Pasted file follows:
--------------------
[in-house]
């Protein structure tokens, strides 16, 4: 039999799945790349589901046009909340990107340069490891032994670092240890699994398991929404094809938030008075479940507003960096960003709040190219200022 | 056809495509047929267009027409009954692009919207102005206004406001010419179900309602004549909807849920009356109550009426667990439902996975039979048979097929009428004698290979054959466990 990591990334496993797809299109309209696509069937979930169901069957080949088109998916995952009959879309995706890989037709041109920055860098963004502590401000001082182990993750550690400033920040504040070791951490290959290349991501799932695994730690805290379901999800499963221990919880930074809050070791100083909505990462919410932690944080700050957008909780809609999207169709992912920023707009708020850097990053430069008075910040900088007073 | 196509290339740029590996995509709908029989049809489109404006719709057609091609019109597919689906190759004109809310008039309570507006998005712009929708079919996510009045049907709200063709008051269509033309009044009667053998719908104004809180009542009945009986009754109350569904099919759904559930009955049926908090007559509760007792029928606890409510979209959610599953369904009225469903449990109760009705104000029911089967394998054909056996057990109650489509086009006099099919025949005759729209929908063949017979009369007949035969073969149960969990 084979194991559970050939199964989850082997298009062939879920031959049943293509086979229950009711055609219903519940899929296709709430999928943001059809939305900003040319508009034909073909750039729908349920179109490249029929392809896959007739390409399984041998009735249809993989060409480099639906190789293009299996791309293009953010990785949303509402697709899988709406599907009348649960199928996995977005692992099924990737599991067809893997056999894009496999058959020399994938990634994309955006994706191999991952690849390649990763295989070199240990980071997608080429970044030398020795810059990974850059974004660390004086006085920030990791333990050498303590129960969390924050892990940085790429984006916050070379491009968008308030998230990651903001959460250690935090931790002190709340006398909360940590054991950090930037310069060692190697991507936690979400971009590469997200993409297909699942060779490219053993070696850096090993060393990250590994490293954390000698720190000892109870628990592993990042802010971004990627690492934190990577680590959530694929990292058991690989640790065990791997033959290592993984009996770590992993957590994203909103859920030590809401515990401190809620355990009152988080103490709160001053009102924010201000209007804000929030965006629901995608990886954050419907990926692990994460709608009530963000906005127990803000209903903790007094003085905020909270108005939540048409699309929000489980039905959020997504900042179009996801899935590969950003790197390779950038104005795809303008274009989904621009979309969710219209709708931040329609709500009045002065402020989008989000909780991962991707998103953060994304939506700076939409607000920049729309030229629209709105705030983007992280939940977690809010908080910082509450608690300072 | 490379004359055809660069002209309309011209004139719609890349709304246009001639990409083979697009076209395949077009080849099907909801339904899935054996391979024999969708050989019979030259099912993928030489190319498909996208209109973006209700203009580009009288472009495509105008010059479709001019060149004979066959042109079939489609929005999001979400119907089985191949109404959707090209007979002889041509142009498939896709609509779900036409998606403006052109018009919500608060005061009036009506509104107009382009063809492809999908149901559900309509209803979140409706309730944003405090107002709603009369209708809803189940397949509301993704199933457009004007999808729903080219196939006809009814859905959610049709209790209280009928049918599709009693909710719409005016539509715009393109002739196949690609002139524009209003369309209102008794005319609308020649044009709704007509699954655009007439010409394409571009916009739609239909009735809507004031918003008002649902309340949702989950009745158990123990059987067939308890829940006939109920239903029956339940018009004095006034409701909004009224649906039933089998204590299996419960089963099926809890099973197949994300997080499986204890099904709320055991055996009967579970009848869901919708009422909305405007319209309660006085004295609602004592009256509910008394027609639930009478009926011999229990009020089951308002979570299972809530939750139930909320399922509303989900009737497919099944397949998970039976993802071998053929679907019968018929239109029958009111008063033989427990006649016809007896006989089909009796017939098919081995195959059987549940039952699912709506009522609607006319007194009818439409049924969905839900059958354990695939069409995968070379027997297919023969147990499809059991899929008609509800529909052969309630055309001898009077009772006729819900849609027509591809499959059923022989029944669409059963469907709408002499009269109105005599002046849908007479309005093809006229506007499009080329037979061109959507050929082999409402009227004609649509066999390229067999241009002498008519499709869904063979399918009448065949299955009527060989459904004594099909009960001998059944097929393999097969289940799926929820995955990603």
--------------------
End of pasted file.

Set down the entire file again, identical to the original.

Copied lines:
[in-house]
């Protein structure tokens, strides 16, 4: 039999799945790349589901046009909340990107340069490891032994670092240890699994398991929404094809938030008075479940507003960096960003709040190219200022 | 056809495509047929267009027409009954692009919207102005206004406001010419179900309602004549909807849920009356109550009426667990439902996975039979048979097929009428004698290979054959466990 990591990334496993797809299109309209696509069937979930169901069957080949088109998916995952009959879309995706890989037709041109920055860098963004502590401000001082182990993750550690400033920040504040070791951490290959290349991501799932695994730690805290379901999800499963221990919880930074809050070791100083909505990462919410932690944080700050957008909780809609999207169709992912920023707009708020850097990053430069008075910040900088007073 | 196509290339740029590996995509709908029989049809489109404006719709057609091609019109597919689906190759004109809310008039309570507006998005712009929708079919996510009045049907709200063709008051269509033309009044009667053998719908104004809180009542009945009986009754109350569904099919759904559930009955049926908090007559509760007792029928606890409510979209959610599953369904009225469903449990109760009705104000029911089967394998054909056996057990109650489509086009006099099919025949005759729209929908063949017979009369007949035969073969149960969990 084979194991559970050939199964989850082997298009062939879920031959049943293509086979229950009711055609219903519940899929296709709430999928943001059809939305900003040319508009034909073909750039729908349920179109490249029929392809896959007739390409399984041998009735249809993989060409480099639906190789293009299996791309293009953010990785949303509402697709899988709406599907009348649960199928996995977005692992099924990737599991067809893997056999894009496999058959020399994938990634994309955006994706191999991952690849390649990763295989070199240990980071997608080429970044030398020795810059990974850059974004660390004086006085920030990791333990050498303590129960969390924050892990940085790429984006916050070379491009968008308030998230990651903001959460250690935090931790002190709340006398909360940590054991950090930037310069060692190697991507936690979400971009590469997200993409297909699942060779490219053993070696850096090993060393990250590994490293954390000698720190000892109870628990592993990042802010971004990627690492934190990577680590959530694929990292058991690989640790065990791997033959290592993984009996770590992993957590994203909103859920030590809401515990401190809620355990009152988080103490709160001053009102924010201000209007804000929030965006629901995608990886954050419907990926692990994460709608009530963000906005127990803000209903903790007094003085905020909270108005939540048409699309929000489980039905959020997504900042179009996801899935590969950003790197390779950038104005795809303008274009989904621009979309969710219209709708931040329609709500009045002065402020989008989000909780991962991707998103953060994304939506700076939409607000920049729309030229629209709105705030983007992280939940977690809010908080910082509450608690300072 | 490379004359055809660069002209309309011209004139719609890349709304246009001639990409083979697009076209395949077009080849099907909801339904899935054996391979024999969708050989019979030259099912993928030489190319498909996208209109973006209700203009580009009288472009495509105008010059479709001019060149004979066959042109079939489609929005999001979400119907089985191949109404959707090209007979002889041509142009498939896709609509779900036409998606403006052109018009919500608060005061009036009506509104107009382009063809492809999908149901559900309509209803979140409706309730944003405090107002709603009369209708809803189940397949509301993704199933457009004007999808729903080219196939006809009814859905959610049709209790209280009928049918599709009693909710719409005016539509715009393109002739196949690609002139524009209003369309209102008794005319609308020649044009709704007509699954655009007439010409394409571009916009739609239909009735809507004031918003008002649902309340949702989950009745158990123990059987067939308890829940006939109920239903029956339940018009004095006034409701909004009224649906039933089998204590299996419960089963099926809890099973197949994300997080499986204890099904709320055991055996009967579970009848869901919708009422909305405007319209309660006085004295609602004592009256509910008394027609639930009478009926011999229990009020089951308002979570299972809530939750139930909320399922509303989900009737497919099944397949998970039976993802071998053929679907019968018929239109029958009111008063033989427990006649016809007896006989089909009796017939098919081995195959059987549940039952699912709506009522609607006319007194009818439409049924969905839900059958354990695939069409995968070379027997297919023969147990499809059991899929008609509800529909052969309630055309001898009077009772006729819900849609027509591809499959059923022989029944669409059963469907709408002499009269109105005599002046849908007479309005093809006229506007499009080329037979061109959507050929082999409402009227004609649509066999390229067999241009002498008519499709869904063979399918009448065949299955009527060989459904004594099909009960001998059944097929393999097969289940799926929820995955990603």